Just Living

 

Usually when I mention Uganda or another African country to your average American (or Korean) their eyes glaze over, and once they’ve figured out that Uganda is in the continent (country) of Africa I can see images of starving and emaciated children, millions of people living with AIDS and elephants and lions flash through their minds. A typical conversation might go something like this:

“Oh you’re working in AFRICA? Wow! That must be so hard with all the diseases and starving children.”

“Uh. Yeah.”

“How fulfilling to be able to save so many lives. You’re so brave to be there!”

The conversation might continue to mention someone they know doing a short term mission trip to “Africa” and how wonderful it was, but if you try and mention any other details about “Africa” and how perhaps it’s more than just starving children, AIDS, malaria, and unique animals, the person will lose interest.

Why many people can’t seem to grasp the concept that Africa is a continent made of up of many, many individual and unique countries with separate cultures, languages, and customs frustrates me. But what what frustrates me more is the perception of Africa (that the media only reinforces) as a continent just riddled with poverty and disease, corrupt leaders, but filled many beautiful animals like the lion “king of the jungle” (thank you Disney for confusing jungle and grassland). Of course none of these perceptions are inaccurate per se. I live in a place where people do die of hunger, where on almost a daily basis one of our staff gets sick with malaria (which actually isn’t that big of a deal if you receive treatment), and where almost all the Ugandans I know have lost a child or a young relative prematurely. I can’t gloss over the fact that all the African countries I’ve been to are filled with hardship that we can barely dream of in the western world. But they are also filled with so much more than hardship. To characterize an entire continent so negatively is the same as when people ask me if all Americans carry guns to school. Sadly, there are people who carry guns to school and shootings do happen, but of course there is so much more to the United States than shootings, McDonalds, New York City and LA, and fat people.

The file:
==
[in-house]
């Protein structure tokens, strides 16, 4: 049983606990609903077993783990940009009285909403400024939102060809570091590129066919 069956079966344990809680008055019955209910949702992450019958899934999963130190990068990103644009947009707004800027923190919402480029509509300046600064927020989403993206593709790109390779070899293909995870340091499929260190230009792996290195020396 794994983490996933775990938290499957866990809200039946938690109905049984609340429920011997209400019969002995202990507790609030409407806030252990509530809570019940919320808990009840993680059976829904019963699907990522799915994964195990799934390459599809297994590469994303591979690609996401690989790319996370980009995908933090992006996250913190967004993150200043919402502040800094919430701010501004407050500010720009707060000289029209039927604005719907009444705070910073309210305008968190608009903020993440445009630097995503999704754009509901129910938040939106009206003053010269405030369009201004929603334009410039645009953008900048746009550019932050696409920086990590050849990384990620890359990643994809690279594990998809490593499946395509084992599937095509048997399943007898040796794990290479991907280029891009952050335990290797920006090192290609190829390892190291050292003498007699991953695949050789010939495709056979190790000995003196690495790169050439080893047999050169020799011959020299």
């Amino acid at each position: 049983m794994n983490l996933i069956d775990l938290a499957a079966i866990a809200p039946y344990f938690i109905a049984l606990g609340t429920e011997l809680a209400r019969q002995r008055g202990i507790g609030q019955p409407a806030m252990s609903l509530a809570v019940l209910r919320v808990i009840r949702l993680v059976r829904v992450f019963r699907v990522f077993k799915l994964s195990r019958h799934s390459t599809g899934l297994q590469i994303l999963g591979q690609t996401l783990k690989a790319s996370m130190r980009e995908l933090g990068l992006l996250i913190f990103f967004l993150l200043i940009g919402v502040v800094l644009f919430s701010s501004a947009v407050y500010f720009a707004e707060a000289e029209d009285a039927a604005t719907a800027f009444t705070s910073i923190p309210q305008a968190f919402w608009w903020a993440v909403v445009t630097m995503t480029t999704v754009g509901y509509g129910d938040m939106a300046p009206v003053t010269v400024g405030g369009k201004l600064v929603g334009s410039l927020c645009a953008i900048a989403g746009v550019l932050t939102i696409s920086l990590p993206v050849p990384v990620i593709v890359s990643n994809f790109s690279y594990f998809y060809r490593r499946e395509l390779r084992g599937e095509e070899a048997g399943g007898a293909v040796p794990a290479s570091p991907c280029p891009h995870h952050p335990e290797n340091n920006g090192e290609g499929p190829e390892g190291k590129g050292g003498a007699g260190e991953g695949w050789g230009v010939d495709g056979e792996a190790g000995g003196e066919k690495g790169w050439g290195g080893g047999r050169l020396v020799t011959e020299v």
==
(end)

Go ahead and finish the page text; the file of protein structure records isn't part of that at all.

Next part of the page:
The “Africa” I know is filled with people just living. Just like in every other country I’ve visited, people in Uganda have families, they fall in love, they have favorite foods, they laugh, they cry, and they enjoy life. Even in the midst of harder living conditions than we have in the west people are still living. Yes, there are corrupt governments but people have still found a way to get by. When I read the news about the state of government affairs in the US, I find myself disgusted, but when I’m living there I realize it’s not as bad as the media presents. Yes, there are many people living with AIDS (particularly in Southern Africa), but there are even more people living without AIDS and many people fighting to stop the spread of AIDS. Yes, there are many unemployed people who are barely scraping by, but there are also many people who have regular jobs, who work hard, who send their kids to school to give them a better life, and people who have hope for their country and want to stay and make a difference.